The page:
Clinical Role and Application of Superficial Chemical Peels in Today's Practice

September 2009 | Volume 8 | Issue 9 | Original Article | 803 | Copyright © 2009

Diane S. Berson MD FAAD, Joel L. Cohen MD FAAD, Marta I. Rendon MD, Wendy E. Roberts MD,Isaac Starker MD FACS, Beatrice Wang MD FRCPC FAAD

Abstract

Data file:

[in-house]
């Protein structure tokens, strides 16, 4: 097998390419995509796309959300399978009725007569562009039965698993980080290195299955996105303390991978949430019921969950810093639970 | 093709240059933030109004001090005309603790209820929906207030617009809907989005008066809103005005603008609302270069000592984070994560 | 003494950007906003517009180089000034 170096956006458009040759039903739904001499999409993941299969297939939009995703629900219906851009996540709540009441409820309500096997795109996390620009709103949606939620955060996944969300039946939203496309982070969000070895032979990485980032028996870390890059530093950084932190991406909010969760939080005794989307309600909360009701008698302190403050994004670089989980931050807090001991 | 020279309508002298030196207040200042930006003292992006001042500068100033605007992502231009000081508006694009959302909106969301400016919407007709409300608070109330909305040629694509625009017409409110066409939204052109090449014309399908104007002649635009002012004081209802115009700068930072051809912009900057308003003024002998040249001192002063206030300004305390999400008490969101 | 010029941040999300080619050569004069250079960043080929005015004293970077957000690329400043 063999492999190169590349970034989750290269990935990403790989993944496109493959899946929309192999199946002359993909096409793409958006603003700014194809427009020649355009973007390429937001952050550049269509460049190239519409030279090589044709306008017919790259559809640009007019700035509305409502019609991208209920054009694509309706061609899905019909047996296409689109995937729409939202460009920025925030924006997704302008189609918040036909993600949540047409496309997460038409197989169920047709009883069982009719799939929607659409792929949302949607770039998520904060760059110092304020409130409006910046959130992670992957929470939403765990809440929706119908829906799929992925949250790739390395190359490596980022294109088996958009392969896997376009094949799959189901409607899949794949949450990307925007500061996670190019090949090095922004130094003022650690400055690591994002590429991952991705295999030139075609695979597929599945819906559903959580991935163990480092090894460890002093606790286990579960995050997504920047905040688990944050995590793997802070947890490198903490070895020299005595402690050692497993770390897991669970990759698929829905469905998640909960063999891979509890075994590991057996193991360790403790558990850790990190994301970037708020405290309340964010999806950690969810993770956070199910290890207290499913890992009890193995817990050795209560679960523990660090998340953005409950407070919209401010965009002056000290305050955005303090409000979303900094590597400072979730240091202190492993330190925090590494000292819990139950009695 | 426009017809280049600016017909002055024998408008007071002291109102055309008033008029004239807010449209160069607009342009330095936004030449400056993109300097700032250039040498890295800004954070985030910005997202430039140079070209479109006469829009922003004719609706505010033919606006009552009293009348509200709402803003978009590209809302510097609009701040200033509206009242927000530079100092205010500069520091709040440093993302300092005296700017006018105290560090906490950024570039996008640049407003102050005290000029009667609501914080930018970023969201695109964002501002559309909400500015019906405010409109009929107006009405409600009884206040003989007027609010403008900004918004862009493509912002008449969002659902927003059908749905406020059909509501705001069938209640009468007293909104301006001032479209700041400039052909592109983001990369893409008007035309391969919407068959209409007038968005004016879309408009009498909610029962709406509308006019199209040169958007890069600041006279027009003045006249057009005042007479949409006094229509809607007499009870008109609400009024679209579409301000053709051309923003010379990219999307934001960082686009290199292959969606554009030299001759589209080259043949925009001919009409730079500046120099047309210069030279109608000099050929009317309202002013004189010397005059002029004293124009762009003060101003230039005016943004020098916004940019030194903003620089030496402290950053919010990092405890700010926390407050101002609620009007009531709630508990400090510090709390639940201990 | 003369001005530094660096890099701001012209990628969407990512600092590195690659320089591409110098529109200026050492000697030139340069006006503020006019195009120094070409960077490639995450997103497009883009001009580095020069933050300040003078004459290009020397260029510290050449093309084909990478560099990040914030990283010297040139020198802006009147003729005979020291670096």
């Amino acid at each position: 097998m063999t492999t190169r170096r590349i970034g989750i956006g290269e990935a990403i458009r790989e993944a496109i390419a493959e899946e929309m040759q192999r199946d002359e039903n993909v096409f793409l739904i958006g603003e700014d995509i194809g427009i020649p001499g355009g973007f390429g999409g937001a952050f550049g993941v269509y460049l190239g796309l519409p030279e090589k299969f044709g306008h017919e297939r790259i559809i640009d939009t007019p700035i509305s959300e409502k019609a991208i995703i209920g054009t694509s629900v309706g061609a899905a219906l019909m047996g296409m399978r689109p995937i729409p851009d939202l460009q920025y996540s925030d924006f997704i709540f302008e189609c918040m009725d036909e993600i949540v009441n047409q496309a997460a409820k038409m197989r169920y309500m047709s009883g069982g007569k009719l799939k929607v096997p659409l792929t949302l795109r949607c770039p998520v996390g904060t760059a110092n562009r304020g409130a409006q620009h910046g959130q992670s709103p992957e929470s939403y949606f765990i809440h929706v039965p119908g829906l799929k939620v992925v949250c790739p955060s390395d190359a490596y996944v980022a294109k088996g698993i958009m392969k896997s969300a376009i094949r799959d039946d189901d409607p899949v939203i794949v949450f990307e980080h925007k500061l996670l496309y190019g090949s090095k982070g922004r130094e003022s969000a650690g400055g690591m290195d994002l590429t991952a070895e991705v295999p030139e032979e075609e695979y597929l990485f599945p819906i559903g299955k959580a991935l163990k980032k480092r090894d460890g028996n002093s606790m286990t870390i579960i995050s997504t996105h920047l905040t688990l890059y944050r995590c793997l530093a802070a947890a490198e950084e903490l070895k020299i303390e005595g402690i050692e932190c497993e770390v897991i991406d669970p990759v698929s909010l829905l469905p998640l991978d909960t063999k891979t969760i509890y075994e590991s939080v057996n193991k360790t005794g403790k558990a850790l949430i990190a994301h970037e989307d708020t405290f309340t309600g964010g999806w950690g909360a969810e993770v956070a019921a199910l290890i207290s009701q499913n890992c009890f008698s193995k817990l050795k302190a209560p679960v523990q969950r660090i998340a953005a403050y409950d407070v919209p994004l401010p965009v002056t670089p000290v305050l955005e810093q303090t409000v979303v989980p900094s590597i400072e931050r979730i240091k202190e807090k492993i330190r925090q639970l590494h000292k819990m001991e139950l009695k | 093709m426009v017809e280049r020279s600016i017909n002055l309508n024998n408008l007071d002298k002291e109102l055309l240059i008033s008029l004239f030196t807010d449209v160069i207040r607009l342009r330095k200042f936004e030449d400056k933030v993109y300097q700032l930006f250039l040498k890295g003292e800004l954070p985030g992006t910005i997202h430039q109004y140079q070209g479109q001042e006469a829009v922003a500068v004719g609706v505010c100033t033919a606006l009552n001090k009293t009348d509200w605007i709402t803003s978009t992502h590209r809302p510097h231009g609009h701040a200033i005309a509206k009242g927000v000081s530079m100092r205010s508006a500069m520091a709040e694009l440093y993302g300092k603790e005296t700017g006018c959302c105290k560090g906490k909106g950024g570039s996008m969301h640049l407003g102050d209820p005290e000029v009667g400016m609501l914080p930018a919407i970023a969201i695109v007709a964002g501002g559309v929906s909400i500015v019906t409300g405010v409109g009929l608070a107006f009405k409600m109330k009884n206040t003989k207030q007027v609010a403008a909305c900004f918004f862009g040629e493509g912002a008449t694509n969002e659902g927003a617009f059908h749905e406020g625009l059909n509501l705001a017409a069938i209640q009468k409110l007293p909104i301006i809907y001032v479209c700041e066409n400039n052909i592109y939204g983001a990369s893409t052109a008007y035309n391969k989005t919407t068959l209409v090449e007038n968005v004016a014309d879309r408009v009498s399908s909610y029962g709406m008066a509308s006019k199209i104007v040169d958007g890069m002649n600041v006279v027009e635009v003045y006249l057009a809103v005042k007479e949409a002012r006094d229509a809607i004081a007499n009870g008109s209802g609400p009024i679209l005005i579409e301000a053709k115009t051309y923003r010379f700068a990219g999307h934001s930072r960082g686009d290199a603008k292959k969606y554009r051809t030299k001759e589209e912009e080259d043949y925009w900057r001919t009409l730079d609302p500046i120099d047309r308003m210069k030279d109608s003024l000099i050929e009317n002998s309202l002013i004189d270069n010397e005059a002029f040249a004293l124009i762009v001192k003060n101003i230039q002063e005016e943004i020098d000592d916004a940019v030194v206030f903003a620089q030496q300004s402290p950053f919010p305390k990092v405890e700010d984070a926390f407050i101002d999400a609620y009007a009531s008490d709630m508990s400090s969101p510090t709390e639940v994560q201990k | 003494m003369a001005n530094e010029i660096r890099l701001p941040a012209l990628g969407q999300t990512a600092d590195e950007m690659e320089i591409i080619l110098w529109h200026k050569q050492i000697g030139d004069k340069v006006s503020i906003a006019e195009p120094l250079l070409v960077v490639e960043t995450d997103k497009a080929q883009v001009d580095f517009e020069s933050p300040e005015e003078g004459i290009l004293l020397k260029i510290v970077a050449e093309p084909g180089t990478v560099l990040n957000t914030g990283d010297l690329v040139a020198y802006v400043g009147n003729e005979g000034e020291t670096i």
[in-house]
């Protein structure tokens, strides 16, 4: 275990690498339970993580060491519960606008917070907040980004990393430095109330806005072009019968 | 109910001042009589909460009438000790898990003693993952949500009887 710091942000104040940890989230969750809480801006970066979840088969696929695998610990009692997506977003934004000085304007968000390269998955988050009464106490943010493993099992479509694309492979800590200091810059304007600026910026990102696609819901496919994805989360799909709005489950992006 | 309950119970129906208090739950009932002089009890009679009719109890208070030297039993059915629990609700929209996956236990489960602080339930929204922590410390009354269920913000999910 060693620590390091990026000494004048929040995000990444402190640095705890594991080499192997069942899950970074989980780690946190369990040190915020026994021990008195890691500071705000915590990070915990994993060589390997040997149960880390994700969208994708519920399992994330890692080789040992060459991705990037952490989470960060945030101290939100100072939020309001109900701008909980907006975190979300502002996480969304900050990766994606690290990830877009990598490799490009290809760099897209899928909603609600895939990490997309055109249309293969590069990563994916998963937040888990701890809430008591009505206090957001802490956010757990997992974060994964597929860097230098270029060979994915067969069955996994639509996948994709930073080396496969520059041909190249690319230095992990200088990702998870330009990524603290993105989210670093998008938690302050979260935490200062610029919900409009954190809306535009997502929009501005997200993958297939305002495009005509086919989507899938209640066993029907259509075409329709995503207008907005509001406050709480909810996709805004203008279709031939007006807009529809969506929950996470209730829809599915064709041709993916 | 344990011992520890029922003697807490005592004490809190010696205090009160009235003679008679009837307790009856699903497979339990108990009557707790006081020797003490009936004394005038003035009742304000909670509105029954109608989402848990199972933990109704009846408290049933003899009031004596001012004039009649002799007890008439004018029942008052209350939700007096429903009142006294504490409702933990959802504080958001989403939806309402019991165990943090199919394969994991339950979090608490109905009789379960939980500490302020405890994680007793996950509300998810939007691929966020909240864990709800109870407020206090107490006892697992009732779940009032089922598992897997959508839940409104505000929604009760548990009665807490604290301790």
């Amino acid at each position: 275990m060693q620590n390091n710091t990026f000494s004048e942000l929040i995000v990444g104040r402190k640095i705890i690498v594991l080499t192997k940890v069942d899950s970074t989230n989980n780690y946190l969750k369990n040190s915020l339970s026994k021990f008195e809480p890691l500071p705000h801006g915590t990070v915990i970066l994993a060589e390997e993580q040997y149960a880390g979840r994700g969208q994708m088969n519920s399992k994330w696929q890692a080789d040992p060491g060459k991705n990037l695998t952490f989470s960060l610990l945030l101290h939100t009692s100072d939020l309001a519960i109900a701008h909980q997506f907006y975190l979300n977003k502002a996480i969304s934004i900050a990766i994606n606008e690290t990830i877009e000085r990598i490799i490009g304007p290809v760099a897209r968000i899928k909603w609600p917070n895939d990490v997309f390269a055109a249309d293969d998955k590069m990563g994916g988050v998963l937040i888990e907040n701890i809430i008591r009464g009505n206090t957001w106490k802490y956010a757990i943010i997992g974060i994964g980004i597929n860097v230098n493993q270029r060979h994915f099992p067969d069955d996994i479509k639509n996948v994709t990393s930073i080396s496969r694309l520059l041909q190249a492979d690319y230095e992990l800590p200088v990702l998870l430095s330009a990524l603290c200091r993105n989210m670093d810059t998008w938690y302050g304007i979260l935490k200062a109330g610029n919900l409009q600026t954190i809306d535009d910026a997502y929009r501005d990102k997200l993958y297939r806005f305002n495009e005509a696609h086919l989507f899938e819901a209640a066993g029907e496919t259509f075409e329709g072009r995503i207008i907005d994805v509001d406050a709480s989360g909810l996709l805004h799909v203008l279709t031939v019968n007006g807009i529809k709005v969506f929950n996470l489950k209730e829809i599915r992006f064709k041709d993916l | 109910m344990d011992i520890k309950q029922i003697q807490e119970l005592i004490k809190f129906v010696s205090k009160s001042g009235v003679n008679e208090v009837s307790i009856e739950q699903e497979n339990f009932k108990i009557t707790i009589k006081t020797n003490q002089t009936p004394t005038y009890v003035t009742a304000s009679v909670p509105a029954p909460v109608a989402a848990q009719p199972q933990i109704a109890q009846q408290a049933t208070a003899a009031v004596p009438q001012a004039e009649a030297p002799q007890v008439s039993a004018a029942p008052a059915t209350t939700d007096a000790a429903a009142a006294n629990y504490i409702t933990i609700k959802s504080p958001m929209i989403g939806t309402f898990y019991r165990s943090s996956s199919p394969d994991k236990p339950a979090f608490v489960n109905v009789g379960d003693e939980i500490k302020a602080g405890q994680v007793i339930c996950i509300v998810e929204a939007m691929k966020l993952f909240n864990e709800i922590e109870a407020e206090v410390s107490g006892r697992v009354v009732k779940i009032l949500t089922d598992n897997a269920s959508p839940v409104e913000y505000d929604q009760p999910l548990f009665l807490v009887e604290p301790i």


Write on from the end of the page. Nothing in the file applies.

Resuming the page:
Chemical peeling is a popular, relatively inexpensive, and generally safe method to refresh and rejuvenate skin. This review focuses on superficial chemical peels and their use in routine clinical practice. A wide variety of peels are available, utilizing various actives and concentrations, including a recently introduced salicylic acid derivative, β-lipohydroxy acid, which has properties that may expand the clinical use of peels. Superficial peels can be used to enhance treatment within a variety of conditions, including acne, melasma, dyschromias, photodamage and actinic keratoses. In addition, peels can be combined with other in-office procedures to optimize outcomes and enhance patient satisfaction, and allow clinicians to tailor the treatment to individual patient’s needs. Successful outcomes are based on a thorough understanding and application of correct chemical peel procedures, including history-taking, pretreatment, preparation, peel selection, patient communication and maintenance regimens.Used properly, the superficial chemical peel has the potential to fill an important therapeutic need in the treatment armamentarium of dermatologists and plastic surgeons.

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